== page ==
I have actually said to my husband on multiple occasions "I can't wait until Christmas" in the dead of summer while smothering sunscreen on my forehead surrounded by the smells of lakefront and BBQ.
Once the season finally does arrive I do all the regular sappy things, like getting a tree the day after Christmas and buying eggnog and wearing mittens even when it's 50 degrees and rainy.
I try to come up with thoughtful and handmade gifts when possible, but I get the most satisfaction crossing people off of my "2014 Christmas Budget and Expenditures" spreadsheet. Nerd, yes. But above all that, I cherish the whole idea of our routine being thrown off and everyone understanding that it's expected because it is the holidays.
This year God decided to pull the smug out of my stocking and serve it up hot.
Usually when I sit down to write, I try to make sure it is coming from a place of perspective. I give myself time to roll around the thoughts and struggles I have about a certain parenting precipice until they fall into some kind of fragmented proverb. I wait until I've learned a lesson or God has melted away my roughness to produce a gem.
However, today I am too raw. Too tired. Too smelly to do all that. You see 48 hours ago I discovered that my kiddos have Hand, Foot and Mouth Disease. Lovingly referred to on the CDC website as HFMD, where the medical experts like to tauntingly remind me there is no medication or magic cure–instead, just good old fashioned quarantine time where you get plenty of one-on-one time with your scab ridden children. Their spotted complexion is then accompanied by high temps, blisters, overall grouchiness and restless sleep patterns.
One of my closest friends even told me that a co-worker had her face paralyzed for a month from it.
Merry Christmas to me.
Oh and my husband has been out of town since the first spot was spotted and has yet to return. I feel like I am carrying this on my own. But I know I'm not. I see God's grace splattered all over the place. I see it in the text's from my sister and other moms who understand. I unearth it next to the dirty clothes and the bread crumb crusted carpet, or in the appreciative texts from my husband. I see God in it all.
What I am beginning to realize is that what I am most sad about isn't that my kids are sick, it is that the picture of how Christmas was supposed to look has been torn up and thrown into the trash next to the newly emptied bottle of Lysol. Once again God has reminded me that, The heart of man plans his way, but the Lord establishes his steps. (Prov. 16:9)
We may not be surrounded by toddler cousins and eccentric extended family this Christmas. And I may miss the annual fight over the rules at our now-famous Gift Exchange-that may actually be a win.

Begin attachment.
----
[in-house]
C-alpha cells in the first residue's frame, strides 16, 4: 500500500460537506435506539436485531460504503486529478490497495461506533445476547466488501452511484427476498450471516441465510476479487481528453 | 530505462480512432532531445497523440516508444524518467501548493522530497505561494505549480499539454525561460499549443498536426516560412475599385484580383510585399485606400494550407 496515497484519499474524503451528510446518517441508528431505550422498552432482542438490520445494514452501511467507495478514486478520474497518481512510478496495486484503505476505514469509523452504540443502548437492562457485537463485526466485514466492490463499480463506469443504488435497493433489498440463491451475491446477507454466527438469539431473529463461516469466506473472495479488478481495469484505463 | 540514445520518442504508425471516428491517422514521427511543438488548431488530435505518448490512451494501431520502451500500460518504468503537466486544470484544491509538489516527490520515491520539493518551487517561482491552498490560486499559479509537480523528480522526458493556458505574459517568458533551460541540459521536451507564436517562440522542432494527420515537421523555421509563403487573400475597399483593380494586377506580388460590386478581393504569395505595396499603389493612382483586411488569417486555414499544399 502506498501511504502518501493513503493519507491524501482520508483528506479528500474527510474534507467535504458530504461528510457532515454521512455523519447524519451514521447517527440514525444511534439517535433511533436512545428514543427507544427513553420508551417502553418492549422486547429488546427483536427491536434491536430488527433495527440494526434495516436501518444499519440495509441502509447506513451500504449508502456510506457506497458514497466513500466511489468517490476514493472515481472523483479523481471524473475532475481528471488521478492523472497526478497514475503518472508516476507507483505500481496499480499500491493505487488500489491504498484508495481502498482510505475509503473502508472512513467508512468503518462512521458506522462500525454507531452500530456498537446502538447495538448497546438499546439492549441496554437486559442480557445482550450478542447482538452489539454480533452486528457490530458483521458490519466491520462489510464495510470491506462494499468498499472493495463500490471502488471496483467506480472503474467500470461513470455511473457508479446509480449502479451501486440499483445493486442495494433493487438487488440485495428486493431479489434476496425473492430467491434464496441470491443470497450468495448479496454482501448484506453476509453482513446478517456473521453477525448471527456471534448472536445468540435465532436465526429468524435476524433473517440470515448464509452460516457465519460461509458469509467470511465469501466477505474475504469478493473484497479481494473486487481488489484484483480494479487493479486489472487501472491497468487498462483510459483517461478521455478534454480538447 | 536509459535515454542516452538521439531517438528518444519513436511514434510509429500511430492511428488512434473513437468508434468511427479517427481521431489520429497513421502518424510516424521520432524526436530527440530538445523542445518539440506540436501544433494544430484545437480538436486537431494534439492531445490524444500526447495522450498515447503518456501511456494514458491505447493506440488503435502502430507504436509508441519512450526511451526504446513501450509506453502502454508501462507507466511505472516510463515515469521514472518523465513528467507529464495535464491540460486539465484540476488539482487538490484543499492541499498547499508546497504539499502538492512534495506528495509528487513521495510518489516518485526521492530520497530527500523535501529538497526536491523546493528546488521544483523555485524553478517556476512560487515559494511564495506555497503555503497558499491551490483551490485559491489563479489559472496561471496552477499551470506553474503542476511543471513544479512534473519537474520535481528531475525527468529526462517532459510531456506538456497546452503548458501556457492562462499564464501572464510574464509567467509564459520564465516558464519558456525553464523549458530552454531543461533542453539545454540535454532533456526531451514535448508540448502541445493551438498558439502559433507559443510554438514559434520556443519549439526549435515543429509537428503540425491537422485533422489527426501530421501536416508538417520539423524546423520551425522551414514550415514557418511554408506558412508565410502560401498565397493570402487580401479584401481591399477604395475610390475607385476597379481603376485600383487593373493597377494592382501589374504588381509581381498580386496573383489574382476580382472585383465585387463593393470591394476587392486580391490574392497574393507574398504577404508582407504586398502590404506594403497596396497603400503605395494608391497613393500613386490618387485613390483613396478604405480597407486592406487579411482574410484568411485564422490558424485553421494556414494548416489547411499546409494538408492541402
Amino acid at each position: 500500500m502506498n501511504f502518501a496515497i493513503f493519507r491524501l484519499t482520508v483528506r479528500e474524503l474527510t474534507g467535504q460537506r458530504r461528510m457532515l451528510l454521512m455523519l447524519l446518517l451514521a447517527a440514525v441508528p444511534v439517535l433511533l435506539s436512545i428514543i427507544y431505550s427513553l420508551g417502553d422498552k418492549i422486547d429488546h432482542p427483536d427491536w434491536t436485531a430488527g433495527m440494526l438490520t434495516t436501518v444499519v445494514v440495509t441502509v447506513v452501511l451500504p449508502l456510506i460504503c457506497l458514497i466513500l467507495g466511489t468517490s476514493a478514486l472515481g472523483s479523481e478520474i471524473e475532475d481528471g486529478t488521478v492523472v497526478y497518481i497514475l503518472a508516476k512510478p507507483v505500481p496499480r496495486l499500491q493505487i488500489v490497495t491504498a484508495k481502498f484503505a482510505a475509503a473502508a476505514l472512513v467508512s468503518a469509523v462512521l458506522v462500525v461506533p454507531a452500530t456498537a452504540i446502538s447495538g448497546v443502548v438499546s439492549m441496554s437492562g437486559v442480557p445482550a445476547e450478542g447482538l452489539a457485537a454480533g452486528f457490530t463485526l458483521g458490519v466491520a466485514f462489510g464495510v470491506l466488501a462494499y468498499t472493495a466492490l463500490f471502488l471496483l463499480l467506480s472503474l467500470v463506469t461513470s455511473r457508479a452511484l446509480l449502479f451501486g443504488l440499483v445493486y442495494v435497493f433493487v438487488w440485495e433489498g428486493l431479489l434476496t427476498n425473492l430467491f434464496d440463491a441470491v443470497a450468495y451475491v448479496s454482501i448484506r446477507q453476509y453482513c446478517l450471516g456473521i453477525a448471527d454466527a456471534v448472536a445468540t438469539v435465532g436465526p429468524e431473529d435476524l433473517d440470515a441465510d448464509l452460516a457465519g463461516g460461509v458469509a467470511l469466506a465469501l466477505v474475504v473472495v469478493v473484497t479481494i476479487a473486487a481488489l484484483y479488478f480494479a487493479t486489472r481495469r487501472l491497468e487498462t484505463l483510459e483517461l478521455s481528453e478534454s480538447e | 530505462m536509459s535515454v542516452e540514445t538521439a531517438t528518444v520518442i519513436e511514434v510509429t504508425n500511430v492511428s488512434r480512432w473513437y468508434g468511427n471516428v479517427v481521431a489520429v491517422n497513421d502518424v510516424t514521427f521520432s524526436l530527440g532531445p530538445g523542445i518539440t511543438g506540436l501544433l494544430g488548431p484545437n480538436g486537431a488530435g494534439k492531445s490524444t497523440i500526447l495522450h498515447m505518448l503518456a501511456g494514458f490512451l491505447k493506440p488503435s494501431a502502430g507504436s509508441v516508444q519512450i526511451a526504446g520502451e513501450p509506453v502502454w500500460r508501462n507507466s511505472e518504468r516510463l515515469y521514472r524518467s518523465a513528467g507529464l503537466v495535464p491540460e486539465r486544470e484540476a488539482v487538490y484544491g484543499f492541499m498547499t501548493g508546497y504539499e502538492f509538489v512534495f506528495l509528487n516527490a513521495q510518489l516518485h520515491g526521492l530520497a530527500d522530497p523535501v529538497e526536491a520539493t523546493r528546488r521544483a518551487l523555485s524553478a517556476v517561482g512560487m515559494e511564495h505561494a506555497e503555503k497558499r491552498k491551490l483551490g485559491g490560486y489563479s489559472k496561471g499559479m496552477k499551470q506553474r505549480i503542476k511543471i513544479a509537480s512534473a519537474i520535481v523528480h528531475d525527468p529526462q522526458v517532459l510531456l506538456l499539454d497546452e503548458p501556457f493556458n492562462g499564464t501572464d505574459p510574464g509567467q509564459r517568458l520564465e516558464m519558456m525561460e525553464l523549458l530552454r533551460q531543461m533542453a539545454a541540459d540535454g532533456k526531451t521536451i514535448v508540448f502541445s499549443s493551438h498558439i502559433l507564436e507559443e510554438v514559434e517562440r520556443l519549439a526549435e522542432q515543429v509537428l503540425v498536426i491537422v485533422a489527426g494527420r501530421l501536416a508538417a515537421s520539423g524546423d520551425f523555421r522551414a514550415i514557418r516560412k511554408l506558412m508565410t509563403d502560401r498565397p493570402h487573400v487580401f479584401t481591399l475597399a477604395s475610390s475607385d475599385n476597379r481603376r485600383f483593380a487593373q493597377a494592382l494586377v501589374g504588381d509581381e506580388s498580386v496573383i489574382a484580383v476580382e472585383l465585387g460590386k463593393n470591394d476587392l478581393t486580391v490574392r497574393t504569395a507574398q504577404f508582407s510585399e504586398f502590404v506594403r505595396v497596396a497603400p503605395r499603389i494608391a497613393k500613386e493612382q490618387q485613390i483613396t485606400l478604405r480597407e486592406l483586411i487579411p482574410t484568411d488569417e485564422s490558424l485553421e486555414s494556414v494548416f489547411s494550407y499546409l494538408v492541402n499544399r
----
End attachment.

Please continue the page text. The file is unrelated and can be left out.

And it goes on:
All of this points to the truth that I have little lepers on my hands. And we are outcasts, rightfully so. But the window of understanding is open just a crack and I can see a glimmering of reflection. Maybe, just maybe, their spots are nothing more than a reflection of my own. I'm just as sick as they are sometimes, when I allow that sticky sin to blister around my heart.
But the meat of it all: this hanging in there, it is all a part of the job. This is where mommas work overtime and burn ourselves out. We show up when no one else does and we soothe, and feed, and sympathize, and pray, and feed, and tuck in, and flop into bed, and do it all over again.
This is where we really see how the scars of motherhood have come together in stitches of determination and we scoop up our lepers and love them and sit in the trenches with them. This is where we earn our stripes; the unseen badges that grace our biceps hardened from lifting and loving and learning.
We will get to spend our first Christmas at our new address fully and wholly. We will get to have quality family time that isn't about rushing from here to there and making everyone happy but our poor over-tired, and over-gifted kiddos. Don't get me wrong, if I could do the trek and the stress and the over-gifting and the constant chocolate eating, I would. Hands down. Sign me up for the chaos.
But this year God wrapped me up a big old box of "rest even though you're restless." This contagious virus is actually a gift. A gross one at that, but a gift.
And so I will sit here staring at the fresh string of colored lights my son begged to plaster over our nice, clean white grown-up ones. And I will be quick to bite off any sprouting angry parts so that I can be in complete awe of these moments. I know they are going to be gone way too soon. And I will eat licorice and watch Christmas cartoons and welcome that feeling that time is literally standing still.
I'm a wreck with greasy hair and I ate cold pizza for breakfast. The scene isn't pretty. It isn't clean or clear cut. It's adorable and mussed. It is harder and much easier than I thought. It is losing my temper and kissing hot ears. This is my Christmas and I thank God for digital thermometers and infant Tylenol.
And for you? Well I wish you a very Merry Christmas free of communicable diseases and wrapped up in the ridiculous grace that is loving our little lepers.
We are in this together,